Reader advisory: If you happen to live outside of Quebec it’s entirely possible you’ll think the following story is too surreal to be true.
But it isn’t, and the reality is this: At about the same time Russia, a world class military power possessing a nuclear arsenal, was making threatening noises toward NATO ally Turkey for having shot down one of its aircraft; at about the same the British House of Commons was debating whether to join in the bombing campaign against ISIS and at about the same time Canada’s efforts to re-settle 25,000 Syrian refugees here in the middle of winter was slowly cranking into gear, one of the hottest stories out Quebec’s National Assembly examined whether the 7,300 refugees coming to this province would be obliged to send their kids to French schools.
The question of whether these children — who represent about a third of refugees coming to Quebec — would be subject to the education provisions of Bill 101, the French language charter, came up after the Lester B. Pearson School Board suggested the province allow those children to enroll in the board’s English-language schools, since student enrollment at her board was dwindling while that of its French language counterparts was booming. Board chair Suanne Stein-Day contended that an article of Bill 101 allowing immigrant children to receive English-language instruction on humanitarian grounds could be invoked by the Liberal government, her rationale being that it would be tough to argue the biggest refugee crisis since World War Two didn’t qualify as a humanitarian issue.
With the PQ that obsession is ideological. The charter was a creation of the PQ and what might be described in 21st century terms as the linguistic app for the larger operating system of an independent Quebec. However the Liberal orthodoxy when it comes Bill 101 is purely political. After all, it’s one thing to pull off selling an austerity program to Quebecers fed up with being taxed for a bloated civil service and, given how adept Quebec separatists seem at finding new ways to make their cause more irrelevant to the mainstream, it’s even safe for Quebec premier Philippe Couillard to talk about the virtues of Canadian federalism and the practicality of bilingualism.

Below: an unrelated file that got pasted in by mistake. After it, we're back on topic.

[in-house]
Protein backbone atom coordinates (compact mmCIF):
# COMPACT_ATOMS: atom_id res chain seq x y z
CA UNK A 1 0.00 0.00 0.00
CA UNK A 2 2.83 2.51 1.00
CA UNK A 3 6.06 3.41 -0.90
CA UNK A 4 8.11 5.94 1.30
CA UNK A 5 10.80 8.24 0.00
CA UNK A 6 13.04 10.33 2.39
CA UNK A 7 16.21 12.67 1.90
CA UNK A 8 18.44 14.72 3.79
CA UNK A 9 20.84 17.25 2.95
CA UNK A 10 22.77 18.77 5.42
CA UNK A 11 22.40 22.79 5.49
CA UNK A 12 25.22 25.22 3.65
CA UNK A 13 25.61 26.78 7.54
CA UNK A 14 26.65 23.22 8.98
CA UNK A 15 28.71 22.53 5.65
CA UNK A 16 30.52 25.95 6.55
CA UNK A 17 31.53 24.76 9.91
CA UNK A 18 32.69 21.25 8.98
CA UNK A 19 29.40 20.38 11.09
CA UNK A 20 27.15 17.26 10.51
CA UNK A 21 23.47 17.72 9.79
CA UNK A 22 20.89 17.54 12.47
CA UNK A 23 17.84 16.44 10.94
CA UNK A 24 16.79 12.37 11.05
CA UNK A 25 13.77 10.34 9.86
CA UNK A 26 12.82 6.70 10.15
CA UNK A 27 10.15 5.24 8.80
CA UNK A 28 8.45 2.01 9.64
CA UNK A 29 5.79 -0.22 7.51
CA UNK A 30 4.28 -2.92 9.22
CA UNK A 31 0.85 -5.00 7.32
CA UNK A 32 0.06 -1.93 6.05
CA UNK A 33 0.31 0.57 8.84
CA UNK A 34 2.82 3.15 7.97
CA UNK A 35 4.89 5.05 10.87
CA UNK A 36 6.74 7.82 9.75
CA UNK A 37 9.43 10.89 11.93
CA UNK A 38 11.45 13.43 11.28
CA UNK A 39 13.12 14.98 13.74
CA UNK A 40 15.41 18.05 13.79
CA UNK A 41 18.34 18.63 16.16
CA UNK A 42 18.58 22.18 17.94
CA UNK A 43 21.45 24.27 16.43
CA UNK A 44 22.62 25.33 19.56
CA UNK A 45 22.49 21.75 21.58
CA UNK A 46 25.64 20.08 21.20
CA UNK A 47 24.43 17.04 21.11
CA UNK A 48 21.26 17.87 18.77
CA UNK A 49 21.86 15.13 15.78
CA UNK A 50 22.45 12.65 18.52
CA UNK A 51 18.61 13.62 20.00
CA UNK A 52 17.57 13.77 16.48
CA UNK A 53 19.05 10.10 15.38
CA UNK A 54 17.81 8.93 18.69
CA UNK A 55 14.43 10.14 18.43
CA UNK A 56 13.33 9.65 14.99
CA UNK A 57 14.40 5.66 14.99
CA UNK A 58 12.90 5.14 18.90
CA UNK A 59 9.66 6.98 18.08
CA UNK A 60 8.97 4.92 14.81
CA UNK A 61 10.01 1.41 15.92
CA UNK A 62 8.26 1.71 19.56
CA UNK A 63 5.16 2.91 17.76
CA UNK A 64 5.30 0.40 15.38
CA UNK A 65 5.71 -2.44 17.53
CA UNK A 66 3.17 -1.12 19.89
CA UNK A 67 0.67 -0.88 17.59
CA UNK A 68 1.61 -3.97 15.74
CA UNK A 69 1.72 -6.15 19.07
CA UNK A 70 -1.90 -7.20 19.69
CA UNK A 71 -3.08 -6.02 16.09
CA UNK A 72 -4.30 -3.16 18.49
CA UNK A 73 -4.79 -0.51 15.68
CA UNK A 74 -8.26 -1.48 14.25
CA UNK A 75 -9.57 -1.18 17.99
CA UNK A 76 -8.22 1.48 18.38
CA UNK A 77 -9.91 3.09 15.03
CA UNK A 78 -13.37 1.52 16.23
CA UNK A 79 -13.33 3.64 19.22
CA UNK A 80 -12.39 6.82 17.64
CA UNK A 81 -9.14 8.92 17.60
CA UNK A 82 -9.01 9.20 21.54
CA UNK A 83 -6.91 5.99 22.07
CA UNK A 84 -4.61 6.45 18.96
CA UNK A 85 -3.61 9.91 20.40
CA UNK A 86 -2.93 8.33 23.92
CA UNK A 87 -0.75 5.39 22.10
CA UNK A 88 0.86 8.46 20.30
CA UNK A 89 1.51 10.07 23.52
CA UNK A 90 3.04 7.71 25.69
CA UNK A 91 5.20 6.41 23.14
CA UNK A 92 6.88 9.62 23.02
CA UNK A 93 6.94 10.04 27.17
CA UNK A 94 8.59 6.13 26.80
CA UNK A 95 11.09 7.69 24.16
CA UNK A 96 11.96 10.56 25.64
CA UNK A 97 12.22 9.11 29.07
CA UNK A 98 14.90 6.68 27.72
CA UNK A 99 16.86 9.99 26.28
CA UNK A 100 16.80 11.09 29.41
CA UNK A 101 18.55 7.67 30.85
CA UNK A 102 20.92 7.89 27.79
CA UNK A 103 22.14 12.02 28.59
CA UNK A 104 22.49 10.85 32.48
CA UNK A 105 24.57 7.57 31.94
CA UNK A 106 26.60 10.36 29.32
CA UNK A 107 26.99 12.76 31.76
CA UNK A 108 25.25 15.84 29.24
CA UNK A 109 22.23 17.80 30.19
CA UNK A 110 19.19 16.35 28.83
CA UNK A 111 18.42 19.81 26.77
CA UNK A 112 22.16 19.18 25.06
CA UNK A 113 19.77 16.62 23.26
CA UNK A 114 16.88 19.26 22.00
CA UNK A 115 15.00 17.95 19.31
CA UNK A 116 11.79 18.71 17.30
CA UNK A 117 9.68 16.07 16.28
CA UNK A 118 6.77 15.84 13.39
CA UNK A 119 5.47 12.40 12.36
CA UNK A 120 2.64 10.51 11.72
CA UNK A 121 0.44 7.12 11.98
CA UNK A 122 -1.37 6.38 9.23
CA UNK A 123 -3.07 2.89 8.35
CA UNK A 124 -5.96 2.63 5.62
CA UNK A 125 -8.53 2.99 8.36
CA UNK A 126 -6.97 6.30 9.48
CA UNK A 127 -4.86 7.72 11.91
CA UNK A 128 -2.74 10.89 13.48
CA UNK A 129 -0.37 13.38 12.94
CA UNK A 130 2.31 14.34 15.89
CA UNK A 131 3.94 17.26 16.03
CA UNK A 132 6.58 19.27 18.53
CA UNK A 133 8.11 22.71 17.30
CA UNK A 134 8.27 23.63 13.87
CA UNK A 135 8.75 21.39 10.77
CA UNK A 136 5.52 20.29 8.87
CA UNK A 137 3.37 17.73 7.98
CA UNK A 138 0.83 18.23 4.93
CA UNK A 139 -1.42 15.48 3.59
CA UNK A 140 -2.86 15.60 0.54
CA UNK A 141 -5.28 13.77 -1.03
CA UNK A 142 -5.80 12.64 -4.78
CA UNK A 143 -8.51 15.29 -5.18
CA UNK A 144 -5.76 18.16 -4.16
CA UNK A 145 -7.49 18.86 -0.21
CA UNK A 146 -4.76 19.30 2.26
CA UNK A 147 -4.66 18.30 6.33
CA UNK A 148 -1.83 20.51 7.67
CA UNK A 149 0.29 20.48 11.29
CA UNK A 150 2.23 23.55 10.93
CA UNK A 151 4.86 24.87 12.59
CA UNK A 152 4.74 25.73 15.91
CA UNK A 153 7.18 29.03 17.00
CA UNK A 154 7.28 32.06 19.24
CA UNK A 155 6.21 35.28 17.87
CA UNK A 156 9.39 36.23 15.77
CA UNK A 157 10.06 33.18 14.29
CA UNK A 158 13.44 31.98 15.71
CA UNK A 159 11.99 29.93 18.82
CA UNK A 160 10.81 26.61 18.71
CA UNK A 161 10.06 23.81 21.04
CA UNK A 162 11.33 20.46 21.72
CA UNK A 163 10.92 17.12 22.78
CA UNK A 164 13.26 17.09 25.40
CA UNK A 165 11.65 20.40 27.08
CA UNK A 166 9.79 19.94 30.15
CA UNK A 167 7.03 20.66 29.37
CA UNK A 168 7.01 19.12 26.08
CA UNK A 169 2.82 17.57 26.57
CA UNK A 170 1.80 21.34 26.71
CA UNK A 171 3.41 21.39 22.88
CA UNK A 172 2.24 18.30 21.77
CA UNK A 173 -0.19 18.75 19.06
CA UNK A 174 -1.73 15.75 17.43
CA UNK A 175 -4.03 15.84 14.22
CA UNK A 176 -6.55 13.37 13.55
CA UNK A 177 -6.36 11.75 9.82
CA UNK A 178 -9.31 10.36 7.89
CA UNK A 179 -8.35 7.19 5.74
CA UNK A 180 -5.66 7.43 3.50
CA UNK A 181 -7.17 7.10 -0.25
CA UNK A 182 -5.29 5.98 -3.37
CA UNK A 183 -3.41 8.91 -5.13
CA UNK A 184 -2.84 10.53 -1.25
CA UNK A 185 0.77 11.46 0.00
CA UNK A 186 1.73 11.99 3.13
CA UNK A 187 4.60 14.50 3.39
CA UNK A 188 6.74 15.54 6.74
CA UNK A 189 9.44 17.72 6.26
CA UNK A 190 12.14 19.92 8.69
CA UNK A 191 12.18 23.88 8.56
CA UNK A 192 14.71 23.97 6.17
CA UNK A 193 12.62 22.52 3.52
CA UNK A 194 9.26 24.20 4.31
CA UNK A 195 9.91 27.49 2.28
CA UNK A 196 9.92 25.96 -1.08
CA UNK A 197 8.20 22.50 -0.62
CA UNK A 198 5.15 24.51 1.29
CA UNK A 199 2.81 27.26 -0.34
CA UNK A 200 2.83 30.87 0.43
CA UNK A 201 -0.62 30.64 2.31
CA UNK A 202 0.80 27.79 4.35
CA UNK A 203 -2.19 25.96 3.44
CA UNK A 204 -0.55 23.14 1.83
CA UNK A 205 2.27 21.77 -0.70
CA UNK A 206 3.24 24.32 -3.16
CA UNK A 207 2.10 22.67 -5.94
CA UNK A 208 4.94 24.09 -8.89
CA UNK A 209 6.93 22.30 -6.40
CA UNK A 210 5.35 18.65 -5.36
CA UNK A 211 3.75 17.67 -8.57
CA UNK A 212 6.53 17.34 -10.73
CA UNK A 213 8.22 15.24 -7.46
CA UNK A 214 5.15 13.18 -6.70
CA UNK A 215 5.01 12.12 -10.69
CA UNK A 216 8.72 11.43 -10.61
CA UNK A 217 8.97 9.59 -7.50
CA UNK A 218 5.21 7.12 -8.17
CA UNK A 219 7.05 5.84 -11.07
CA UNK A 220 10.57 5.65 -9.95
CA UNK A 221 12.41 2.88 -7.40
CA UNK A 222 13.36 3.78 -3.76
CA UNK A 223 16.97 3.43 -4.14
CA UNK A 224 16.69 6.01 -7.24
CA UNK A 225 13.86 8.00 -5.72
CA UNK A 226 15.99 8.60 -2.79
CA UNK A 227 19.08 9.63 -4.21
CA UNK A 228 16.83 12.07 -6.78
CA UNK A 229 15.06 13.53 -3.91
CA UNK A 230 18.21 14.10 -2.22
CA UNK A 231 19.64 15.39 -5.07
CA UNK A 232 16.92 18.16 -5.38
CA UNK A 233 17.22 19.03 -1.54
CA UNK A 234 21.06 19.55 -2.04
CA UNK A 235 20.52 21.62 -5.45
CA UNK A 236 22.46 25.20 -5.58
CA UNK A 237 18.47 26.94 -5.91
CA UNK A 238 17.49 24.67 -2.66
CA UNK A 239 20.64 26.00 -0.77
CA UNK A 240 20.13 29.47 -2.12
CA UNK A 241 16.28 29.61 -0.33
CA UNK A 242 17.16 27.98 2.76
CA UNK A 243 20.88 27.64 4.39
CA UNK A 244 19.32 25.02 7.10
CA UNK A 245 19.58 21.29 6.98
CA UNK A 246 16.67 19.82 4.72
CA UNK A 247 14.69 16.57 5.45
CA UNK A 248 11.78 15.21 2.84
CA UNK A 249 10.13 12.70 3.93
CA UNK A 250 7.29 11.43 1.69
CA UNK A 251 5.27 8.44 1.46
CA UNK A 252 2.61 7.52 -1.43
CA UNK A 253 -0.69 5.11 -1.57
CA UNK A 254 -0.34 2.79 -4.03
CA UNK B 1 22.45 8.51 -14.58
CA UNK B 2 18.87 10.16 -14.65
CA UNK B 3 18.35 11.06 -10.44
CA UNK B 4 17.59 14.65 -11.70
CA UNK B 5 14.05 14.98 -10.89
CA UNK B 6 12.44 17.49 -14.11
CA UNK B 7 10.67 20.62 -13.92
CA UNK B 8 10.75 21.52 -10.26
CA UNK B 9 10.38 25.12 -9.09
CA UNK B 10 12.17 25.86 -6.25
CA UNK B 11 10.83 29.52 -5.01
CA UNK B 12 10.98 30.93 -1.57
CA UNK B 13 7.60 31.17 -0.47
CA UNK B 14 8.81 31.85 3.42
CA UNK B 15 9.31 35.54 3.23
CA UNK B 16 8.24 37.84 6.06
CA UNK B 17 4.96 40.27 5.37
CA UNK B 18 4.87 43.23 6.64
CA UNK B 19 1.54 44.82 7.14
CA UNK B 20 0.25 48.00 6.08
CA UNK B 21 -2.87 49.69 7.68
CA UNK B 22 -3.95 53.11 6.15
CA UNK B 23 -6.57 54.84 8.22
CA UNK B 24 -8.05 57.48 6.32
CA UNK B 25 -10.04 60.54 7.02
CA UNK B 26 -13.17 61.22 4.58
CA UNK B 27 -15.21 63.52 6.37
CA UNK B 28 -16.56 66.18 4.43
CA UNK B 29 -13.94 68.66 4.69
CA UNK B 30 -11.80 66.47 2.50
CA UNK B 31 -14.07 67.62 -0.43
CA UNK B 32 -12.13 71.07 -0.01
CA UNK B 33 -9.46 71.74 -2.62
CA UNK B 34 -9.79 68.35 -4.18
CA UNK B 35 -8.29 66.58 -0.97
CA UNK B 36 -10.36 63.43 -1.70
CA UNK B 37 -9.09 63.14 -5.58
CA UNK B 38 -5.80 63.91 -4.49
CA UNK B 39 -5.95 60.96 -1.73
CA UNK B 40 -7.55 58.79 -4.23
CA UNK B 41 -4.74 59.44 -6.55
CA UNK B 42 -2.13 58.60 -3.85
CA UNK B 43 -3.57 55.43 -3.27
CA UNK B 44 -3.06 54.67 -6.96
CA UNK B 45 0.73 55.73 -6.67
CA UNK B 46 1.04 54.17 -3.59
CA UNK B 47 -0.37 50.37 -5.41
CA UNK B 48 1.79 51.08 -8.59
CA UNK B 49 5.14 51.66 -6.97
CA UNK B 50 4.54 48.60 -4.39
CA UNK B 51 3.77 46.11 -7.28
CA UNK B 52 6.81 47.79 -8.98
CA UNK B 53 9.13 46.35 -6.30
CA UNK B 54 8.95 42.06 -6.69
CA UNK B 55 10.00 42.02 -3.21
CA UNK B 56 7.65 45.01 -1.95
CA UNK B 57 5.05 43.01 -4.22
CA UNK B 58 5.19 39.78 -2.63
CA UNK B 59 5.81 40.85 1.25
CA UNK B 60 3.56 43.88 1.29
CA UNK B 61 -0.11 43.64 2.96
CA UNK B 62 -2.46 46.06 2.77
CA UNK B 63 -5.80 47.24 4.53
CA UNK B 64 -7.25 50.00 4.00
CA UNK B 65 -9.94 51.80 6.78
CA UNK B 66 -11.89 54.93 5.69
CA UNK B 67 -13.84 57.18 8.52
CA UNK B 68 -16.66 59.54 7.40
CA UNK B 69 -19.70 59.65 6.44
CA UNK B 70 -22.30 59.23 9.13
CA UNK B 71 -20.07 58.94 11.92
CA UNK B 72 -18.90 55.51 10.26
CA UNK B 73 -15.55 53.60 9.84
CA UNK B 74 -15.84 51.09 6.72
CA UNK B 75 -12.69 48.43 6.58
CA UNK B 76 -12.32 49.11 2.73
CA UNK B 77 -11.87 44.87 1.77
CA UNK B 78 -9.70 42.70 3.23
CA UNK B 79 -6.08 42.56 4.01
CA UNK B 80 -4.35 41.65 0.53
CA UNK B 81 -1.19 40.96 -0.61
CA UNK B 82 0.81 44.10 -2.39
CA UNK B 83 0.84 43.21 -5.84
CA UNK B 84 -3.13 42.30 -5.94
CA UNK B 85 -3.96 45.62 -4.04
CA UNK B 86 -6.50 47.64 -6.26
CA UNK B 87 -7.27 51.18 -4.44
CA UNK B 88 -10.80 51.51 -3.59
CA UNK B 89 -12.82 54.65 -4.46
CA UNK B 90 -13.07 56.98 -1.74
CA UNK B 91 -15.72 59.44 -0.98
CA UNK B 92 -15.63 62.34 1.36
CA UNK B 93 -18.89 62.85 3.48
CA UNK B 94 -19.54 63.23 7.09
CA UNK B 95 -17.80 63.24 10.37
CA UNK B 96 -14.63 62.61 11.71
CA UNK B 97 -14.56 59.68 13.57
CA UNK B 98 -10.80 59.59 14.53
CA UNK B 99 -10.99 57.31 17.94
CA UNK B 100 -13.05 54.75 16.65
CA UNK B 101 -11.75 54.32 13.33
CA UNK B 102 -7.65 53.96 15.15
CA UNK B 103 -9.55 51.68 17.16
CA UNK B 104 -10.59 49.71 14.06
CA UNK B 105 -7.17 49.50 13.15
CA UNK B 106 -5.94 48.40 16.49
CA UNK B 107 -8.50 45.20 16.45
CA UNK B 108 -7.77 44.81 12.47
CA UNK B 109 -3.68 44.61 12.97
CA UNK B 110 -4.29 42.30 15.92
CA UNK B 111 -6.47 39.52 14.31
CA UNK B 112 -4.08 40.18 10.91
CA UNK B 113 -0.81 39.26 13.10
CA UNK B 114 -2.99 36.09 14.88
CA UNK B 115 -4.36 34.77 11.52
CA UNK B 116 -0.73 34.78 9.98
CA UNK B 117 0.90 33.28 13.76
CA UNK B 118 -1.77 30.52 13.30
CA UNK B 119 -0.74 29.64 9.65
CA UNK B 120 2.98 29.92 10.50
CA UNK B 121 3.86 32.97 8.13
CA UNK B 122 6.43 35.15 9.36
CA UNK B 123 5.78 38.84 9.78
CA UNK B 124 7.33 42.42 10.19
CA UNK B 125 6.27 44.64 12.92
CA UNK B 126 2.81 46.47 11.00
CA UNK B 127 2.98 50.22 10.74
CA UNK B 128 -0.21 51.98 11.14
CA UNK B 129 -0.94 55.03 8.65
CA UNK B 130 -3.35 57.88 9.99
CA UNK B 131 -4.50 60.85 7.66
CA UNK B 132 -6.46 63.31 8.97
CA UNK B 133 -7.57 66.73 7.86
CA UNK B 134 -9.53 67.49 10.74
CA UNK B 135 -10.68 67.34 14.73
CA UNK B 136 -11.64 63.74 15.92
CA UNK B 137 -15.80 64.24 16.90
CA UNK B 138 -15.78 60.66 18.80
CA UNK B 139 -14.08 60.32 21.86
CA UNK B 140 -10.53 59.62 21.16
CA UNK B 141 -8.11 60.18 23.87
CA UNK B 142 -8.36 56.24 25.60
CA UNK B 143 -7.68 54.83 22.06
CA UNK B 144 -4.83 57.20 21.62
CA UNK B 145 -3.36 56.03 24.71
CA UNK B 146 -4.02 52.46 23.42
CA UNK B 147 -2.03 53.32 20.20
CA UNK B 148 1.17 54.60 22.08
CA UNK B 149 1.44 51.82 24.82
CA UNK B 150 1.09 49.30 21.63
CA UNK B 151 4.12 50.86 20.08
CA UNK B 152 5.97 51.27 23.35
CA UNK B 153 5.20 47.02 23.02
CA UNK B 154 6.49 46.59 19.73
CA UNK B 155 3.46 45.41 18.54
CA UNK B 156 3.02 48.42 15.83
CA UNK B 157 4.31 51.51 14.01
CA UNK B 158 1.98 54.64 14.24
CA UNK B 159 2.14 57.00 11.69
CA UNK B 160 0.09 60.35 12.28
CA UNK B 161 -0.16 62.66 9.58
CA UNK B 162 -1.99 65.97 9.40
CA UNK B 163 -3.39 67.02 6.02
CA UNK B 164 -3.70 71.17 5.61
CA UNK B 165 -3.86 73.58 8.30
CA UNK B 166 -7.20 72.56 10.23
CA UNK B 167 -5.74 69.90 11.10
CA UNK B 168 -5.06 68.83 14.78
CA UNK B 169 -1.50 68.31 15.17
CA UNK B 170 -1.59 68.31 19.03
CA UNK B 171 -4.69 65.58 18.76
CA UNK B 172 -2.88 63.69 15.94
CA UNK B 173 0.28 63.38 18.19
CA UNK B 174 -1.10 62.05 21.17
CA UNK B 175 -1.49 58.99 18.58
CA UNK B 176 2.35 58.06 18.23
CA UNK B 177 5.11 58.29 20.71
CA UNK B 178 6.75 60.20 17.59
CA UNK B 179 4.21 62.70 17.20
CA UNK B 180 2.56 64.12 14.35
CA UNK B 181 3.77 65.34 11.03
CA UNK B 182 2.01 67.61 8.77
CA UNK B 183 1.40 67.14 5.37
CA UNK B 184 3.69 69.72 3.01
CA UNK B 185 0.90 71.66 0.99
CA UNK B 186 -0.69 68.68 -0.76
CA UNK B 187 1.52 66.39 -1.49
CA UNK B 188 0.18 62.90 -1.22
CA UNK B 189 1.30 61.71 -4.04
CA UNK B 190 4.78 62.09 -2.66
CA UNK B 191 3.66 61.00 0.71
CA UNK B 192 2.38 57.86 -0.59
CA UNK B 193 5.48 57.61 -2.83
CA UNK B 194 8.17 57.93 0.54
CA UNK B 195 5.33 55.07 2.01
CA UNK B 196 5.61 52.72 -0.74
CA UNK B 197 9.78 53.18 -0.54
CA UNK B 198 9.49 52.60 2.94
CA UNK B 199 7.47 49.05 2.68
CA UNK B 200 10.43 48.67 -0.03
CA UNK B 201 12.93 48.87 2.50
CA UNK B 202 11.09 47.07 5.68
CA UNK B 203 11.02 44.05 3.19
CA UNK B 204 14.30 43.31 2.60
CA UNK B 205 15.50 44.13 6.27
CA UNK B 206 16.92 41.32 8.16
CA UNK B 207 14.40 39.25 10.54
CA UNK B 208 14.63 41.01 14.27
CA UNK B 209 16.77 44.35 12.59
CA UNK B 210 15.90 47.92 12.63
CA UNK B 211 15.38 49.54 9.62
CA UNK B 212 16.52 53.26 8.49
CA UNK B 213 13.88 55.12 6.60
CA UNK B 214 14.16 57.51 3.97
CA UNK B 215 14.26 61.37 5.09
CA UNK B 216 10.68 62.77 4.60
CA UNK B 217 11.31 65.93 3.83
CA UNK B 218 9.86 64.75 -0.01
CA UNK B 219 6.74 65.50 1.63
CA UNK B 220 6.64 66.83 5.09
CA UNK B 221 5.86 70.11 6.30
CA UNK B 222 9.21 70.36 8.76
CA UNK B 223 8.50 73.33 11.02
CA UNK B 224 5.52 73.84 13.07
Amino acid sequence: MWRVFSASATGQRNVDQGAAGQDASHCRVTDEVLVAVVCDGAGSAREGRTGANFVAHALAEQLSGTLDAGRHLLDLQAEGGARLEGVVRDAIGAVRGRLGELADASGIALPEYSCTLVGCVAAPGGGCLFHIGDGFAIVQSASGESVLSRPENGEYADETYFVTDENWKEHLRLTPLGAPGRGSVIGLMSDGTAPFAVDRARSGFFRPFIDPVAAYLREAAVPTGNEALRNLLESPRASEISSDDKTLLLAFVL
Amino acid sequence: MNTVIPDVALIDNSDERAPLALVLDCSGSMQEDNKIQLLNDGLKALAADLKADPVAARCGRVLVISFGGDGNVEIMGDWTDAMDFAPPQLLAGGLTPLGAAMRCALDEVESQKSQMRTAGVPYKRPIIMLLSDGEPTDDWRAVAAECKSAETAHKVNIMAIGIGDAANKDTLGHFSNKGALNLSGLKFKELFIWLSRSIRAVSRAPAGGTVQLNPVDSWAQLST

But Bill 101 — it’s questionable effectiveness and the international embarrassments it has caused notwithstanding — remains the third rail in Quebec politics, and touching it even slightly – even for humanitarian reasons – doesn’t mean you’ll end up any less fried.
Which explains why Quebec immigration minister Kathleen Weil finally made it clear this week that while the Pearson board and other anglo school commissions could make a contribution to the effort to assist Syrian refugees coming here, teaching their kids in English really, really wasn’t one of them. And Weil went further, telling reporters that in any event, it would be difficult for a unilingual anglophone to find a job in Montreal, since mastery of French being an essential element to getting a paycheque in Canada’s second largest city.
Given French-language activists have argued the contrary for years, fretted that Montreal was a sink of English unilingualism, Weil’s comment was greeted with derision in some quarters. But the bottom line is that the Liberal cabinet (and the language hawks who perpetually circle them) can all sleep tight now that it’s been established that the children who traveled here to escape one of the world’s bloodiest war zones won’t have to endure the additional trauma of learning how to read English.
All of which brings us to the very people at the centre of the this story — the refugees themselves.
I think it a pretty safe bet that the vast majority of them have never heard of the Bill 101 or the generation’s worth of nattering that has surrounded its enforcement. In fact, a story in the National Post by colleague Matthew Fisher suggested the entire sum of knowledge of Canada possessed by many of the refugees he spoke to in the Middle East pretty much boiled down to that it was cold and far away.
(…)Montreal Gazette news columnist James Mennie can be heard weekdays at 4:35 p.m. on the Aaron Rand Show on CJAD 800.